Girls RISE Resources Directory

The Girls RISEnet resource catalog is a dynamic listing of crowd-sourced research and resources on engaging girls in engineering. Registered members of can contribute resources through the "My Account" link above. If you are not a member of the site, please contact us to submit or suggest an addition.

2009 | By: National Science Foundation

Framework for Evaluating Impacts of Broadening Participation Projects

This report originated from a workshop sponsored by the National Science Foundation (NSF) Directorate for Education and Human Resources (EHR). The report considers metrics for monitoring broadening particpation projects, along with designs and indicators to support program evaluation.View External Website

Region: N South Atlantic

Contributor: Cheryl Lani Juarez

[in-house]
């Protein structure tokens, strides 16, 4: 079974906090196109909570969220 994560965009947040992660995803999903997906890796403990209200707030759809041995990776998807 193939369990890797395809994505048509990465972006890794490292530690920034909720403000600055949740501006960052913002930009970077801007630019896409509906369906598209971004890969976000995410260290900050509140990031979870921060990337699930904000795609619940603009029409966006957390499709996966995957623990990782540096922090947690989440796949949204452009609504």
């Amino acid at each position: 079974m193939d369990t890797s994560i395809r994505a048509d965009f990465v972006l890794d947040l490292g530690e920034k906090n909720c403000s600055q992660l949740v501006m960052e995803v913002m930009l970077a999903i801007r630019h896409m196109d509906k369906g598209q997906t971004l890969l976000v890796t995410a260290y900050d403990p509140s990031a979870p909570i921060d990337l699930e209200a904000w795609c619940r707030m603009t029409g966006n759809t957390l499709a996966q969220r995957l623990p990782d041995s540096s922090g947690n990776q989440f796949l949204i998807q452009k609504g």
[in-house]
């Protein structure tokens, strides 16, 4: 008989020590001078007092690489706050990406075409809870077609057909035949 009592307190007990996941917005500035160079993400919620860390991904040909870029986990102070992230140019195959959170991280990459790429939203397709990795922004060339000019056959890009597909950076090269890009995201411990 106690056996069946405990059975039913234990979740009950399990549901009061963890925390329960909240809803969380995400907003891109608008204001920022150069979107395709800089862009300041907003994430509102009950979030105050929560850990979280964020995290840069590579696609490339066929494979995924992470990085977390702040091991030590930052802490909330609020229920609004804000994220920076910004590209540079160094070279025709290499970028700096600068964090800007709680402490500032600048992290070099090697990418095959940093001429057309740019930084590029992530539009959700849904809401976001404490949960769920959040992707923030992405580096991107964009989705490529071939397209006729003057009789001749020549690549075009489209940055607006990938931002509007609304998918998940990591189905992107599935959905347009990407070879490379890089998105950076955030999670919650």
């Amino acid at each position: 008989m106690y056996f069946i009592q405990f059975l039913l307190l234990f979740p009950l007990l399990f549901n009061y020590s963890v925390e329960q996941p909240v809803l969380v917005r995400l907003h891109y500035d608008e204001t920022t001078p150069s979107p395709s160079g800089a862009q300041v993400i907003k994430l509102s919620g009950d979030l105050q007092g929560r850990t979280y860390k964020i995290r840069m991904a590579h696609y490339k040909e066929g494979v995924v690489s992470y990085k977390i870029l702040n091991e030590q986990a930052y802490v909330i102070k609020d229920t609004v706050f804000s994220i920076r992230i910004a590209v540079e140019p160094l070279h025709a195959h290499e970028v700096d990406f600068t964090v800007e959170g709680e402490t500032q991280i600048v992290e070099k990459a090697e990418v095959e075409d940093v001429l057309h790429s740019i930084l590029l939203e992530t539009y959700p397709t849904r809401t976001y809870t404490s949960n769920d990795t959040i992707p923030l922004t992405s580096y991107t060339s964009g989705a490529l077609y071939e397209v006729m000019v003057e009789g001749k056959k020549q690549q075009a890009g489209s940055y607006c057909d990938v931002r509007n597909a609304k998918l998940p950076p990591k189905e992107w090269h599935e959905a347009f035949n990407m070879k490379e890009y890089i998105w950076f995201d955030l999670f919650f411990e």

Tags: Minorities, Evaluation, Research-Reports

2006 | By: Cynthia Burack, Beth A. Monteleone

Evaluating STEM Department Websites for Diversity

Two articles on evaluating STEM department websites for diversity.27_webevalMonteleone.pdf27_webevalsBurack.pdf

Region: N South Atlantic

Contributor: Laura Huerta Migus

Tags: Equality-Equity-Disparities, Cultural Competence, Website, Evaluation

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Science Central's Ms. Tech Camp

With support from a Girls RISEnet Minigrant, Science Central, a hands-on science center in northeast Indiana, partnered with the Boys and Girls Club of Fort Wayne and the Fort Wayne Urban League, as well as the general public, to host our first ...Read More

Privacy Policy | The Girls RISE (Raising Interest in Science and Engineering) National Museum Network is funded by Grant No. HRD-0937245 from the National Science Foundation (NSF), Human Resource Development, Research on Gender in Science and Engineering Extension Services (GSE/EXT) Program. Project collaborators include the Patricia and Phillip Frost Museum of Science, the Association of Science-Technology Centers (ASTC) and SECME, Inc. The project seeks to increase the capacity of science centers and museums to interest girls from underrepresented populations in the engineering sciences